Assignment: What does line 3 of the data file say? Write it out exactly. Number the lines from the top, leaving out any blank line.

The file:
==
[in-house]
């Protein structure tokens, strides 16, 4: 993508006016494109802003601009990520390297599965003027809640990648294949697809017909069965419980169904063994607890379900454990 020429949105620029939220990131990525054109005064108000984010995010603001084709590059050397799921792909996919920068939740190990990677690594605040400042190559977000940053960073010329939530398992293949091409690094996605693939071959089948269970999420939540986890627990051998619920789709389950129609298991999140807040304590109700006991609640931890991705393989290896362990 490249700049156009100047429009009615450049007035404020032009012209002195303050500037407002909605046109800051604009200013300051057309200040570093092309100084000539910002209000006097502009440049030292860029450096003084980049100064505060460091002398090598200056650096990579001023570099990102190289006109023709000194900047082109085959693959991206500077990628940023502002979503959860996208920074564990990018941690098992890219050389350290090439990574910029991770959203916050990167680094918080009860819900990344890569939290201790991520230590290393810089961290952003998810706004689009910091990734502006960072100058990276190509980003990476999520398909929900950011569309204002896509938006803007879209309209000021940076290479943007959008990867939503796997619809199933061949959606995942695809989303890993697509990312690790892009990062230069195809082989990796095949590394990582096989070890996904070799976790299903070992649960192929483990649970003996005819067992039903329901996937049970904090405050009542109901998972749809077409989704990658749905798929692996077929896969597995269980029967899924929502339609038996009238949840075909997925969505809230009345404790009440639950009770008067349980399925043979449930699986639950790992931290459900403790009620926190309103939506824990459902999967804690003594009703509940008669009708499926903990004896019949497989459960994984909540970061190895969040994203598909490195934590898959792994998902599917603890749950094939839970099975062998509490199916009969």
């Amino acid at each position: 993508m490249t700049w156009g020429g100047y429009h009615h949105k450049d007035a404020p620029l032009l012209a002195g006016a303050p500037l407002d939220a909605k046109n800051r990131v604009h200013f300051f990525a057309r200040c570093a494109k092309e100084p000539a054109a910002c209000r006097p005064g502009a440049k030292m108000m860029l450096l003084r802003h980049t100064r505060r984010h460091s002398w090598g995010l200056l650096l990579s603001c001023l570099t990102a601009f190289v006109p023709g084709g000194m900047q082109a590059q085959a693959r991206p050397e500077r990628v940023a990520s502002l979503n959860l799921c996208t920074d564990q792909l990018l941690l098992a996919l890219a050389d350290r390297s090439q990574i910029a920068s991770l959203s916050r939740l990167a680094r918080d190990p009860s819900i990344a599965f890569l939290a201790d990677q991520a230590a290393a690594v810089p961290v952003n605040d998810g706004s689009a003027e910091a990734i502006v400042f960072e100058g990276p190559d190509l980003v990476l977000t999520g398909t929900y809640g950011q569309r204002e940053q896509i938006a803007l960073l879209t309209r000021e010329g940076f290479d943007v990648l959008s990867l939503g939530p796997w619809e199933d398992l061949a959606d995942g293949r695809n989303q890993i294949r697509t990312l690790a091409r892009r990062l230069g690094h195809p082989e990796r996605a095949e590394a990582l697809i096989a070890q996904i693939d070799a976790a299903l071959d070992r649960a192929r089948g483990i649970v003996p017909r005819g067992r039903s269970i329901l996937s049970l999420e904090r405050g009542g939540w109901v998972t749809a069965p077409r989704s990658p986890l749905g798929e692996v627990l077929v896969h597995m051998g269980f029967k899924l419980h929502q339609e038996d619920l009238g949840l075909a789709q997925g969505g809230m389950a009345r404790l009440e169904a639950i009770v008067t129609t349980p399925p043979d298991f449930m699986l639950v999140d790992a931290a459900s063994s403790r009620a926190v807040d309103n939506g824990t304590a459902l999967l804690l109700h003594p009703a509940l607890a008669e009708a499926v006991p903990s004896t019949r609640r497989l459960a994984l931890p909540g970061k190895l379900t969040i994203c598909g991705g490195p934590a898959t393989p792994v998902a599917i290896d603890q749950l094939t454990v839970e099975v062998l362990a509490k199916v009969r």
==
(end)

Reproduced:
């Amino acid at each position: 993508m490249t700049w156009g020429g100047y429009h009615h949105k450049d007035a404020p620029l032009l012209a002195g006016a303050p500037l407002d939220a909605k046109n800051r990131v604009h200013f300051f990525a057309r200040c570093a494109k092309e100084p000539a054109a910002c209000r006097p005064g502009a440049k030292m108000m860029l450096l003084r802003h980049t100064r505060r984010h460091s002398w090598g995010l200056l650096l990579s603001c001023l570099t990102a601009f190289v006109p023709g084709g000194m900047q082109a590059q085959a693959r991206p050397e500077r990628v940023a990520s502002l979503n959860l799921c996208t920074d564990q792909l990018l941690l098992a996919l890219a050389d350290r390297s090439q990574i910029a920068s991770l959203s916050r939740l990167a680094r918080d190990p009860s819900i990344a599965f890569l939290a201790d990677q991520a230590a290393a690594v810089p961290v952003n605040d998810g706004s689009a003027e910091a990734i502006v400042f960072e100058g990276p190559d190509l980003v990476l977000t999520g398909t929900y809640g950011q569309r204002e940053q896509i938006a803007l960073l879209t309209r000021e010329g940076f290479d943007v990648l959008s990867l939503g939530p796997w619809e199933d398992l061949a959606d995942g293949r695809n989303q890993i294949r697509t990312l690790a091409r892009r990062l230069g690094h195809p082989e990796r996605a095949e590394a990582l697809i096989a070890q996904i693939d070799a976790a299903l071959d070992r649960a192929r089948g483990i649970v003996p017909r005819g067992r039903s269970i329901l996937s049970l999420e904090r405050g009542g939540w109901v998972t749809a069965p077409r989704s990658p986890l749905g798929e692996v627990l077929v896969h597995m051998g269980f029967k899924l419980h929502q339609e038996d619920l009238g949840l075909a789709q997925g969505g809230m389950a009345r404790l009440e169904a639950i009770v008067t129609t349980p399925p043979d298991f449930m699986l639950v999140d790992a931290a459900s063994s403790r009620a926190v807040d309103n939506g824990t304590a459902l999967l804690l109700h003594p009703a509940l607890a008669e009708a499926v006991p903990s004896t019949r609640r497989l459960a994984l931890p909540g970061k190895l379900t969040i994203c598909g991705g490195p934590a898959t393989p792994v998902a599917i290896d603890q749950l094939t454990v839970e099975v062998l362990a509490k199916v009969r």